From Screen to Stage – Opera Philadelphia’s Breaking the Waves
Donald reviews Opera Philadelphia's adaptation of Lars Van Trier's Breaking the Waves. – Artblog Editor

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Love is a mighty power, isn’t it? In Opera Philadelphia’s world premiere of Breaking The Waves, our protagonist Bess ponders that notion as she finds herself in a bind about what choice to make for the sake of love. Her paralyzed lover asks Bess to have sexual relations with other men, but is it more of a trap than a blessing? Will her own family hold her actions against her? This conflict creates an irresistible piece of opera theater from the moment that the character nervously arrives on stage.

breaking the waves opera philadelphia
The oil workers, portrayed by members of the Opera Philadelphia Chorus; courtesy of Nicholas Korkos for Opera Philadelphia.

Adaptations

Set in the Scottish Highlands during the early 1970s, the story follows the relationship between Bess McNeill (played by soprano Kiera Duffy) and her husband Jan Nyman (played by baritone John Moore). Nyman, a tireless oil rig worker, becomes paralyzed on the job. Because he is likely to die, leaving Bess’s unable to endure without him (endure is a key word used possibly more than any other word throughout this work), he convinces her to seek out sexual relations with other men and report back to him. Bess’s sexual behavior alarms her devout Calvinist family, and plays into her own codependent need to be nurtured, the result of the early, traumatic loss of her brother. Through each sketchy encounter, she must decide if all of this is worth it for the true love of her life.

Opera Philadelphia enjoyed great success earlier this year with the East Coast premiere of Jennifer Higdon’s Cold Mountain, an adaption of the acclaimed book and film. Next up for adaptation was Breaking The Waves, a film directed by Lars Van Trier (winner of the Grand Prix at the 1996 Cannes Film Festival) that has come to be considered one of the most distinguished films of the 1990s. The film’s narrative inspired librettist Royce Vavrek (who had seen the film at the impressionable age of 14) to adapt the film into an opera. Vavrek worked together with composer Missy Mazzoli (Opera Philadelphia’s Composer in Residence from 2012-2015) to render the film into an opera. The story itself fits into the opera medium like a glove–just like classic characters ranging from Violetta Valéry to Blanche Dubois, Bess McNeill represents a suffering heroine who seems to be in deep trouble from the start.

breaking the waves opera philadelphia
Bess (soprano Kiera Duffy) and Jan (baritone John Moore) approach wedded bliss at the altar; courtesy of Nicholas Korkos for Opera Philadelphia.

Musical translations

Mazzoli’s score has both an earthy and sacred quality, which is especially evident in its marriage of Scottish and traditional church musical influences heard in the harmonically dense orchestration. Mazzoli often highlighted Vavrek’s colloquial libretto by coloring in other instruments to make use of a line. One example was in the marriage scene: the scene-stealing Terry (Jan’s confidant and best man played by bass Zachary James) is amazed that there are no church bells in the church and states, “the fuck kind of church has no bells?” Mazzoli’s score cleverly immediately responds with the ding of a church bell.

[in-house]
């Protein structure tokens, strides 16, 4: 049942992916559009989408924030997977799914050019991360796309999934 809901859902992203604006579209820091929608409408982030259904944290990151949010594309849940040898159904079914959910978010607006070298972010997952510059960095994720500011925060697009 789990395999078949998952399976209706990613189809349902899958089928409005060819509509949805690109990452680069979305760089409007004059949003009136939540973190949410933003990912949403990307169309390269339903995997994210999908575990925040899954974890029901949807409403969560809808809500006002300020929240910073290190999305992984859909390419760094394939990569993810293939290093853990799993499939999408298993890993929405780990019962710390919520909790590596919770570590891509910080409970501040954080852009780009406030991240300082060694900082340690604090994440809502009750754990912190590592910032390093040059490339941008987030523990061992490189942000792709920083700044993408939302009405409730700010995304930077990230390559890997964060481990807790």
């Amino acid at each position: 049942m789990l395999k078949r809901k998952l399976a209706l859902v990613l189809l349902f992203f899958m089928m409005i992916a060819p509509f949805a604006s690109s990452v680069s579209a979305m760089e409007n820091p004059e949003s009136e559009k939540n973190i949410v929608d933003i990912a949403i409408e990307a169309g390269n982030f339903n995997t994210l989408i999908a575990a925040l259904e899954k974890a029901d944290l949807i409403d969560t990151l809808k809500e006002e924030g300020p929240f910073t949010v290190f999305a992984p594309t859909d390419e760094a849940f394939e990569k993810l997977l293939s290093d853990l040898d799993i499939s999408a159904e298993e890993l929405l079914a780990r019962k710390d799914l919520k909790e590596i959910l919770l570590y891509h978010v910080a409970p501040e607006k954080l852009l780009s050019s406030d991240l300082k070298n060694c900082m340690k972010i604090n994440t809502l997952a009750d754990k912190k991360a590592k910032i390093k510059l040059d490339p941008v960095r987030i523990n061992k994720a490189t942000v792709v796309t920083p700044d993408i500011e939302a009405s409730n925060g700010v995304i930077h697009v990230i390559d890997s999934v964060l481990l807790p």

breaking the waves opera philadelphia
Bess (soprano Kiera Duffy) phones Jan out on the rig, while her sister-in-law, Dodo McNeill (mezzo-soprano Eve Gigliotti), looks on; courtesy of Dominic M. Mercier for Opera Philadelphia.

The production consisted of a cast of great singing actors but two performances in particular shined the brightest. Kiera Duffy (a high-ish soprano as she describes herself) gave a powerhouse performance as Bess, capturing her anxious desire to love and be loved. It was a brave portrayal that required her to be exposed (both vocally and physically) while embodying her character’s emotionally draining state of mind. The other wonderful performance was found in mezzo soprano Eve Gigliotti’s portrayal of Dodo McNeill, Bess’ sister-in-law. Her sound was full bodied and had a warm, resounding sense of line.

breaking the waves opera philadelphia
Bess’s (soprano Kiera Duffy) efforts to keep Jan healthy begin to take an emotional toll; courtesy of Dominic M. Mercier for Opera Philadelphia.

A new classic

Having seen all of the new operas presented by Opera Philadelphia in the past few years, Breaking The Waves is the best one out of the pack. It’s touching story, memorable score and libretto, and daring staging (the first opera I’ve ever seen with nude scenes!) make for a resounding contemporary American opera that will have a long life. This has been the goal all along for Opera Philadelphia’s American Repertoire Program, creating new classics to play alongside the past classics we know and love.

Breaking The Waves is part of a trifecta of sorts for the opera company. Puccini’s Turandot (playing at the Academy of Music) and the FringeArts co-presentation of Verdi’s Macbeth (played at the Prince Theater on September 24-25) are all being performed within the same time period. Opera Philadelphia is doing this to get the audience’s feet wet for next year’s O17, a 12-day festival featuring seven operatic productions (3 of which are world premieres). The festival will mark the first of its kind for an American opera company to begin its season with a festival. After the last performance of Breaking The Waves in Philadelphia on October 1, audiences will be on the edge of their seats waiting to see what this exciting company will dive into next.

Breaking the Waves is playing at the Perelman Theater through October 1.

 

Tags

Breaking the Waves, fringe arts, Lars Van Trier, opera, opera philadelphia

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